Meal No. 2: My friend Gregg and I went into the Jam last Wednesday to sit at the bar, drink a bottle of wine and sample an array of tapas: grilled pork skewers with a mint/cilantro pesto, skewered prawns marinated in rum and served with a tangy tomatillo salsa, a grilled veggie cheese stack with feta melting over all, and my favorite (Gregg's too) — a trio of grilled portabella stacks, circles of semi-creamy polenta topped with a piece of roasted red bell pepper and a bit of chevre mixed with green onion melting under a smoky grilled baby portabella cap, all of it resting in a pool of sauce redolent of Balsamic vinegar. The interplay of flavors and textures was exquisite.

Partway through our repast, Donald Bremm and Sharon Hanks, owners/operators of Moonstone Crossing Wines, showed up to offer samples of a few wines they'd like to see Ricardo add to his wine list. It was good timing since he's selling off the old stock, moving more toward local wines. Good timing for us too, since we got in on tasting three fine reds. We decided that their Oakville Sangiovese was the perfect wine to stand up to the rich flavors of our tapas.

So, you want to check this place out, right? Stop by during the Oyster Festival this Saturday. Ricardo decided to forgo the booth rental (after all, he's just off the Plaza) and invite people in to see what the new Jam is all about. "We'll have tapas and appetizers and oysters all day," Ricardo told us. "We'll have the broiled oysters with chipotle aioli that won first prize [at the festival] a few years ago, and broiled [oysters] with chimichurri sauce, a flavorful Brazilian pesto with parsley, cilantro and vinegar. Then we'll have chilled raw oysters with Cuban-style sangrita, a tomato, orange, lime and chili sauce."

They'll also offer shooters with Jambalaya's fresh cocktail sauce, made from pureed fresh tomatoes spiked with horseradish. I had some as a dipping sauce for fried calamari the other night and it was great. They'll have all of the tapas items mentioned above, "plus a couple of other specials, surprises that Alex is working on," said Ricardo.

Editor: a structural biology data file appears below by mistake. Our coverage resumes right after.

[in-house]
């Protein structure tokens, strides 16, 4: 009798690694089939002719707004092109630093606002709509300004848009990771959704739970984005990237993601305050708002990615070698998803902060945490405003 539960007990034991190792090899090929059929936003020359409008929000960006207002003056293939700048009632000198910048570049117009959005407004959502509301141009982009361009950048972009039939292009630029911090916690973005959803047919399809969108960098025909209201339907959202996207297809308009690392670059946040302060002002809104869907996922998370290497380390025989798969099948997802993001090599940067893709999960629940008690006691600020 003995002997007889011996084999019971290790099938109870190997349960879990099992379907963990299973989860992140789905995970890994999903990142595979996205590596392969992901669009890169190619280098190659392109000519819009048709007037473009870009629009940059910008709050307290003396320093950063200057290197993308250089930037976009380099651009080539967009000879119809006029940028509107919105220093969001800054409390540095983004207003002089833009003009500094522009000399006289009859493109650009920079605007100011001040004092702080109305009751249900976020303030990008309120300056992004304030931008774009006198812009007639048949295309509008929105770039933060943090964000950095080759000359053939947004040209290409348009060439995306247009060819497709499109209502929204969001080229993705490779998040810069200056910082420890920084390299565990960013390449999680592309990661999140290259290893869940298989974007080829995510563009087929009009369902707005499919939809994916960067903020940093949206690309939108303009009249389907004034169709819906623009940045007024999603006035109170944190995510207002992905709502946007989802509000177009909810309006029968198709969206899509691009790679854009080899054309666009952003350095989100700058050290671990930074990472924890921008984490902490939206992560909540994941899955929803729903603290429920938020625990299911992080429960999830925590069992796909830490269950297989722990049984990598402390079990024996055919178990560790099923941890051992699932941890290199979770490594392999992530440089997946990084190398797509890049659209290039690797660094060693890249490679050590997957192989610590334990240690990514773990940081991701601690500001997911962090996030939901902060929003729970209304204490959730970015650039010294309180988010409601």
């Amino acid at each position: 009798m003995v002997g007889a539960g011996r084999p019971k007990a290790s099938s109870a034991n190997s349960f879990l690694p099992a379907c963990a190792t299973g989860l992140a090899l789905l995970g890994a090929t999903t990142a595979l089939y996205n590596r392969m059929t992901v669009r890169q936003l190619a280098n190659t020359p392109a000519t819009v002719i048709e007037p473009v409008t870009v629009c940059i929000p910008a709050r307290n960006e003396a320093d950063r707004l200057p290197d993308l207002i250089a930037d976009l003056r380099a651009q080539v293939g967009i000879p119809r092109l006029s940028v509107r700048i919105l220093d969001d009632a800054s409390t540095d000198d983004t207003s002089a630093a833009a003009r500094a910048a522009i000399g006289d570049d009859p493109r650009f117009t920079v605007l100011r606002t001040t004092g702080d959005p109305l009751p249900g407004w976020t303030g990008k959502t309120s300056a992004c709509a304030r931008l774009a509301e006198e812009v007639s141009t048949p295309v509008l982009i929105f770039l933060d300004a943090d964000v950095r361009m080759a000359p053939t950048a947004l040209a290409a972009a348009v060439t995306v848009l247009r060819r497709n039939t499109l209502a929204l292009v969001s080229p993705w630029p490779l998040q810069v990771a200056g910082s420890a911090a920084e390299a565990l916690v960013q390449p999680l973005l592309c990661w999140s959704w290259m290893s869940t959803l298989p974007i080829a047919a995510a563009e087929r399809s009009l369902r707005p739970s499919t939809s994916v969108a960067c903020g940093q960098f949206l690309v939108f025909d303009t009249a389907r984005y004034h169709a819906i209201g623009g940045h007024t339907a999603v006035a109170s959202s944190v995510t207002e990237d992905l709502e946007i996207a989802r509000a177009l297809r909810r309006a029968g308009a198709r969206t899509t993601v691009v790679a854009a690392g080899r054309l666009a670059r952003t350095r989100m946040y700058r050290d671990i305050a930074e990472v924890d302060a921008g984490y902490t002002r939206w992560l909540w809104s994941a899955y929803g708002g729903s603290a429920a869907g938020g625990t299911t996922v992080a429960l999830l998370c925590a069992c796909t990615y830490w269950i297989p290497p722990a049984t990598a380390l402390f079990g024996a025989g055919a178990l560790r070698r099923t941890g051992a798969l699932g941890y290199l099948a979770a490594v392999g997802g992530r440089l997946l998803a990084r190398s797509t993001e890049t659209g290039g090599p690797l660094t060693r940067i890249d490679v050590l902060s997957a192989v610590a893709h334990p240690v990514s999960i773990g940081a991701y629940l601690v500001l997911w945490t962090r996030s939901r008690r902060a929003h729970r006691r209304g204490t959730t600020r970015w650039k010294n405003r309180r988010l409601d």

Sunday, Father's Day, marks their first stab at Alex's new brunch menu, which includes classics like Eggs Benedict, buttermilk pancakes, omelets, frittatas and French toast (did I mention that Alex is French?), along with innovations like crab hash and yam hash. This coming Monday they start the lunch menu with soups, salads and Cuban-style pressed sandwiches (akin to panini).

They have good beer and great wines as accompaniment and another surprise: cocktails. This is unusual since, as you might recall, they did not buy Deborah's liquor license. So how can they serve margaritas, cosmopolitans, mojitos and martinis? The key is a loophole in California liquor laws that allows those with a beer and wine license to sell something called soju, a 25 percent alcohol beverage also known as "Korean vodka."

The soju was flowing last Friday night when I stopped by the Jambalaya for the third time. Bump Foundation was laying down a funky groove and the place was jumping, filled with a young crowd, many of whom were not even born when I started hanging out there. Ricardo and Rose were beaming. Rose introduced me to her mom and dad who apparently helped them get the place.

Toward the end of the last set, Bump's lead vocalist Liah Crenshaw made a pronouncement between songs. She loves the new Jam. "This is the beginning of more music, more art, more possibilities for Arcata," she declared.

Turning around I saw Chef Alex behind me, done cooking for the night, but enjoying the music and dancing, not yet ready to go home. Smiling broadly, he said, simply, "The Jambalaya is back."